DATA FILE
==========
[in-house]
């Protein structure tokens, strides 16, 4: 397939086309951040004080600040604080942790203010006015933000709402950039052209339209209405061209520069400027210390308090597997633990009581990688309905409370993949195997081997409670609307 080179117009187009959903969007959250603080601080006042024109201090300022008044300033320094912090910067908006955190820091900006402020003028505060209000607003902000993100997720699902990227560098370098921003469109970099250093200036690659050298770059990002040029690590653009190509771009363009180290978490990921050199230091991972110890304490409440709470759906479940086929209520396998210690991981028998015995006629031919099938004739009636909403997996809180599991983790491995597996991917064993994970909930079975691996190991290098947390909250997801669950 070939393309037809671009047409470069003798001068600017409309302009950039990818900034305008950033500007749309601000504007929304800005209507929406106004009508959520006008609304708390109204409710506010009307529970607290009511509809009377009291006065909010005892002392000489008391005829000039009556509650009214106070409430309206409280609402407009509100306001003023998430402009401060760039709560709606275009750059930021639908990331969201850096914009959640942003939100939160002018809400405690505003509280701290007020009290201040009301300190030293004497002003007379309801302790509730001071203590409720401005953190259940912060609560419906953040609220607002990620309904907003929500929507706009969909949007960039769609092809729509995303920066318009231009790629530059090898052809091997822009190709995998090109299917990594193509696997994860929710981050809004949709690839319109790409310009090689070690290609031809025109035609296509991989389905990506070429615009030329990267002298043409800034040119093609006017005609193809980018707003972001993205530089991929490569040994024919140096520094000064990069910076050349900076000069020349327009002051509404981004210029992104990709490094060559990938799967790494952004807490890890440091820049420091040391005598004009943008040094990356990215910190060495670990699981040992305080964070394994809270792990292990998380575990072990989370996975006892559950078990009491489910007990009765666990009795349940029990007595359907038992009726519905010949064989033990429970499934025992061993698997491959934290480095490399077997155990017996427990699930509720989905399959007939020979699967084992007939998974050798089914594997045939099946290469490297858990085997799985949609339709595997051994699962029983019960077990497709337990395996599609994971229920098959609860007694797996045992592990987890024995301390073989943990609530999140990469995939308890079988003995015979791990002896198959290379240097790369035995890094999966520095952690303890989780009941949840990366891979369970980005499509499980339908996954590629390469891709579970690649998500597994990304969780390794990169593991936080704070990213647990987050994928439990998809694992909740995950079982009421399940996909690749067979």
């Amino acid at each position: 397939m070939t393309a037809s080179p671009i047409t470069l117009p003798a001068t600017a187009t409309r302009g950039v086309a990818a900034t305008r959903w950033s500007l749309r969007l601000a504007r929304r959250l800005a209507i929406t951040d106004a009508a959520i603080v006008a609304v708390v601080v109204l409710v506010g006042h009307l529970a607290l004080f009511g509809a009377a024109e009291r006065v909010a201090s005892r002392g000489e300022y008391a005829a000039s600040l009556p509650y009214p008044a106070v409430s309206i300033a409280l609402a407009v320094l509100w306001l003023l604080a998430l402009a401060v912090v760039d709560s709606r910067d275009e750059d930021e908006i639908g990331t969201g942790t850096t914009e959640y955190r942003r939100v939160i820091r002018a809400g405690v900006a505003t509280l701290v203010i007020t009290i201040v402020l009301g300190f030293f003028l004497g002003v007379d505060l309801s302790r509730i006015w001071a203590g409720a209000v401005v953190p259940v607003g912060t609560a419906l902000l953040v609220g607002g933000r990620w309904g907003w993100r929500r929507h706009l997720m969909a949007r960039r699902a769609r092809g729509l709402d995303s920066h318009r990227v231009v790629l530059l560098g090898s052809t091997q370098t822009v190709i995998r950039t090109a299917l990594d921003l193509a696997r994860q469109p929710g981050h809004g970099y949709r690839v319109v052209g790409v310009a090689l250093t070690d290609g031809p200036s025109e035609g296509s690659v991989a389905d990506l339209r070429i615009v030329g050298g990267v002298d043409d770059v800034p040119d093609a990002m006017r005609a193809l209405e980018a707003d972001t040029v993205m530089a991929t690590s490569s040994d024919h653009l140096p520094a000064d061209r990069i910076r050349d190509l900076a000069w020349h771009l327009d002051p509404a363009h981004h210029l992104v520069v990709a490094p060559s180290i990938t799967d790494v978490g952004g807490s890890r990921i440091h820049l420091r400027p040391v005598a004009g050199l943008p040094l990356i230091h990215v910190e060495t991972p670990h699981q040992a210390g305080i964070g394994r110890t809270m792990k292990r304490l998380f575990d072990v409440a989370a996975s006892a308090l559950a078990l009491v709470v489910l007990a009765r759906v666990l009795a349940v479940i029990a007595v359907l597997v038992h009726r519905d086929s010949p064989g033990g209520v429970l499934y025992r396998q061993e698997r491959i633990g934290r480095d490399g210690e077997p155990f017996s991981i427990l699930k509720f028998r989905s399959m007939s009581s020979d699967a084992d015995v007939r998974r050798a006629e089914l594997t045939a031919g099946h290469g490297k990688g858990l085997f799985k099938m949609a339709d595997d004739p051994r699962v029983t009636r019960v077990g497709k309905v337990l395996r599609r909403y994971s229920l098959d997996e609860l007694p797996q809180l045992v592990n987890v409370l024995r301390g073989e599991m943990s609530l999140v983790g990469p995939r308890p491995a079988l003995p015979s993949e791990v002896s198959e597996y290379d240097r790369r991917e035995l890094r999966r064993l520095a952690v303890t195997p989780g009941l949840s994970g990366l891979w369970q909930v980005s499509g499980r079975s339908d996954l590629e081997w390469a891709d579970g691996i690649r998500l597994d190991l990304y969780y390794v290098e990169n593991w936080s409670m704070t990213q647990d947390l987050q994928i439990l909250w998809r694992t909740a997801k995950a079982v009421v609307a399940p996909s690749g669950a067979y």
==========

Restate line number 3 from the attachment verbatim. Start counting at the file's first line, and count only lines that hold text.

């Amino acid at each position: 397939m070939t393309a037809s080179p671009i047409t470069l117009p003798a001068t600017a187009t409309r302009g950039v086309a990818a900034t305008r959903w950033s500007l749309r969007l601000a504007r929304r959250l800005a209507i929406t951040d106004a009508a959520i603080v006008a609304v708390v601080v109204l409710v506010g006042h009307l529970a607290l004080f009511g509809a009377a024109e009291r006065v909010a201090s005892r002392g000489e300022y008391a005829a000039s600040l009556p509650y009214p008044a106070v409430s309206i300033a409280l609402a407009v320094l509100w306001l003023l604080a998430l402009a401060v912090v760039d709560s709606r910067d275009e750059d930021e908006i639908g990331t969201g942790t850096t914009e959640y955190r942003r939100v939160i820091r002018a809400g405690v900006a505003t509280l701290v203010i007020t009290i201040v402020l009301g300190f030293f003028l004497g002003v007379d505060l309801s302790r509730i006015w001071a203590g409720a209000v401005v953190p259940v607003g912060t609560a419906l902000l953040v609220g607002g933000r990620w309904g907003w993100r929500r929507h706009l997720m969909a949007r960039r699902a769609r092809g729509l709402d995303s920066h318009r990227v231009v790629l530059l560098g090898s052809t091997q370098t822009v190709i995998r950039t090109a299917l990594d921003l193509a696997r994860q469109p929710g981050h809004g970099y949709r690839v319109v052209g790409v310009a090689l250093t070690d290609g031809p200036s025109e035609g296509s690659v991989a389905d990506l339209r070429i615009v030329g050298g990267v002298d043409d770059v800034p040119d093609a990002m006017r005609a193809l209405e980018a707003d972001t040029v993205m530089a991929t690590s490569s040994d024919h653009l140096p520094a000064d061209r990069i910076r050349d190509l900076a000069w020349h771009l327009d002051p509404a363009h981004h210029l992104v520069v990709a490094p060559s180290i990938t799967d790494v978490g952004g807490s890890r990921i440091h820049l420091r400027p040391v005598a004009g050199l943008p040094l990356i230091h990215v910190e060495t991972p670990h699981q040992a210390g305080i964070g394994r110890t809270m792990k292990r304490l998380f575990d072990v409440a989370a996975s006892a308090l559950a078990l009491v709470v489910l007990a009765r759906v666990l009795a349940v479940i029990a007595v359907l597997v038992h009726r519905d086929s010949p064989g033990g209520v429970l499934y025992r396998q061993e698997r491959i633990g934290r480095d490399g210690e077997p155990f017996s991981i427990l699930k509720f028998r989905s399959m007939s009581s020979d699967a084992d015995v007939r998974r050798a006629e089914l594997t045939a031919g099946h290469g490297k990688g858990l085997f799985k099938m949609a339709d595997d004739p051994r699962v029983t009636r019960v077990g497709k309905v337990l395996r599609r909403y994971s229920l098959d997996e609860l007694p797996q809180l045992v592990n987890v409370l024995r301390g073989e599991m943990s609530l999140v983790g990469p995939r308890p491995a079988l003995p015979s993949e791990v002896s198959e597996y290379d240097r790369r991917e035995l890094r999966r064993l520095a952690v303890t195997p989780g009941l949840s994970g990366l891979w369970q909930v980005s499509g499980r079975s339908d996954l590629e081997w390469a891709d579970g691996i690649r998500l597994d190991l990304y969780y390794v290098e990169n593991w936080s409670m704070t990213q647990d947390l987050q994928i439990l909250w998809r694992t909740a997801k995950a079982v009421v609307a399940p996909s690749g669950a067979y």